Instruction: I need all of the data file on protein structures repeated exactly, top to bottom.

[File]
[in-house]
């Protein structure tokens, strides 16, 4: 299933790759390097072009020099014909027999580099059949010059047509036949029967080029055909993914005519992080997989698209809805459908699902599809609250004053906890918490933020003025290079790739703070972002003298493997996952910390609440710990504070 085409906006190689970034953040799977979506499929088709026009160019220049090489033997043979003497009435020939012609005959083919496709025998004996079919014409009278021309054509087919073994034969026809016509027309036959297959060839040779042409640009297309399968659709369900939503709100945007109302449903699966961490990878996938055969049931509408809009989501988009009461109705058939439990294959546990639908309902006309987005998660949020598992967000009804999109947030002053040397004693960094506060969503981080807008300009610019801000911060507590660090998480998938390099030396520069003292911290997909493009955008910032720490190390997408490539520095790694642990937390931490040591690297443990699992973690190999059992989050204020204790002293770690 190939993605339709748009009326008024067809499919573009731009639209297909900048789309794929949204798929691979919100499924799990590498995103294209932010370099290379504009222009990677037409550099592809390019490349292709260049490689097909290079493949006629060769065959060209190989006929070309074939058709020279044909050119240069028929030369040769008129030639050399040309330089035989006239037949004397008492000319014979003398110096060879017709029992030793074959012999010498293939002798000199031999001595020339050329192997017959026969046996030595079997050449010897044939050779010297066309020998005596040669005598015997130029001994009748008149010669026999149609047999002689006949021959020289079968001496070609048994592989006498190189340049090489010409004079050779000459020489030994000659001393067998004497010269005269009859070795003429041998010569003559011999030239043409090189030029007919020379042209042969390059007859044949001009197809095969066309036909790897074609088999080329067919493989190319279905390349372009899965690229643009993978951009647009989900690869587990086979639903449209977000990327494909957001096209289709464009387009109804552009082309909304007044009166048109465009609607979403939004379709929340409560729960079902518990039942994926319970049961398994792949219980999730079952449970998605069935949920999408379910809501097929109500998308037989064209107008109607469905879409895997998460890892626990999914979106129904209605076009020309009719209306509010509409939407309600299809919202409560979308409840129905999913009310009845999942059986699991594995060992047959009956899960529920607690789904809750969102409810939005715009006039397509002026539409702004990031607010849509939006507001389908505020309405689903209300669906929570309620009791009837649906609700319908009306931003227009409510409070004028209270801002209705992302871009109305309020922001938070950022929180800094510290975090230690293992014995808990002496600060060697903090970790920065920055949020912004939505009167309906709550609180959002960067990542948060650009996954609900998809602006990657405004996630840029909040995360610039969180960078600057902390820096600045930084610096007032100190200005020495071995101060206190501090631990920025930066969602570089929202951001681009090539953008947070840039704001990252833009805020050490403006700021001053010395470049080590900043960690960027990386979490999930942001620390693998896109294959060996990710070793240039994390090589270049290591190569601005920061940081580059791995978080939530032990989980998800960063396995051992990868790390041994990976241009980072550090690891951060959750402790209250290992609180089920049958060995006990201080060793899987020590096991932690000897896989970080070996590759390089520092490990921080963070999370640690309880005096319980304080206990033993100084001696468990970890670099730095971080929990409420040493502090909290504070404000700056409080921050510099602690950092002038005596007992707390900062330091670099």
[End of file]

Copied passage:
[in-house]
């Protein structure tokens, strides 16, 4: 299933790759390097072009020099014909027999580099059949010059047509036949029967080029055909993914005519992080997989698209809805459908699902599809609250004053906890918490933020003025290079790739703070972002003298493997996952910390609440710990504070 085409906006190689970034953040799977979506499929088709026009160019220049090489033997043979003497009435020939012609005959083919496709025998004996079919014409009278021309054509087919073994034969026809016509027309036959297959060839040779042409640009297309399968659709369900939503709100945007109302449903699966961490990878996938055969049931509408809009989501988009009461109705058939439990294959546990639908309902006309987005998660949020598992967000009804999109947030002053040397004693960094506060969503981080807008300009610019801000911060507590660090998480998938390099030396520069003292911290997909493009955008910032720490190390997408490539520095790694642990937390931490040591690297443990699992973690190999059992989050204020204790002293770690 190939993605339709748009009326008024067809499919573009731009639209297909900048789309794929949204798929691979919100499924799990590498995103294209932010370099290379504009222009990677037409550099592809390019490349292709260049490689097909290079493949006629060769065959060209190989006929070309074939058709020279044909050119240069028929030369040769008129030639050399040309330089035989006239037949004397008492000319014979003398110096060879017709029992030793074959012999010498293939002798000199031999001595020339050329192997017959026969046996030595079997050449010897044939050779010297066309020998005596040669005598015997130029001994009748008149010669026999149609047999002689006949021959020289079968001496070609048994592989006498190189340049090489010409004079050779000459020489030994000659001393067998004497010269005269009859070795003429041998010569003559011999030239043409090189030029007919020379042209042969390059007859044949001009197809095969066309036909790897074609088999080329067919493989190319279905390349372009899965690229643009993978951009647009989900690869587990086979639903449209977000990327494909957001096209289709464009387009109804552009082309909304007044009166048109465009609607979403939004379709929340409560729960079902518990039942994926319970049961398994792949219980999730079952449970998605069935949920999408379910809501097929109500998308037989064209107008109607469905879409895997998460890892626990999914979106129904209605076009020309009719209306509010509409939407309600299809919202409560979308409840129905999913009310009845999942059986699991594995060992047959009956899960529920607690789904809750969102409810939005715009006039397509002026539409702004990031607010849509939006507001389908505020309405689903209300669906929570309620009791009837649906609700319908009306931003227009409510409070004028209270801002209705992302871009109305309020922001938070950022929180800094510290975090230690293992014995808990002496600060060697903090970790920065920055949020912004939505009167309906709550609180959002960067990542948060650009996954609900998809602006990657405004996630840029909040995360610039969180960078600057902390820096600045930084610096007032100190200005020495071995101060206190501090631990920025930066969602570089929202951001681009090539953008947070840039704001990252833009805020050490403006700021001053010395470049080590900043960690960027990386979490999930942001620390693998896109294959060996990710070793240039994390090589270049290591190569601005920061940081580059791995978080939530032990989980998800960063396995051992990868790390041994990976241009980072550090690891951060959750402790209250290992609180089920049958060995006990201080060793899987020590096991932690000897896989970080070996590759390089520092490990921080963070999370640690309880005096319980304080206990033993100084001696468990970890670099730095971080929990409420040493502090909290504070404000700056409080921050510099602690950092002038005596007992707390900062330091670099």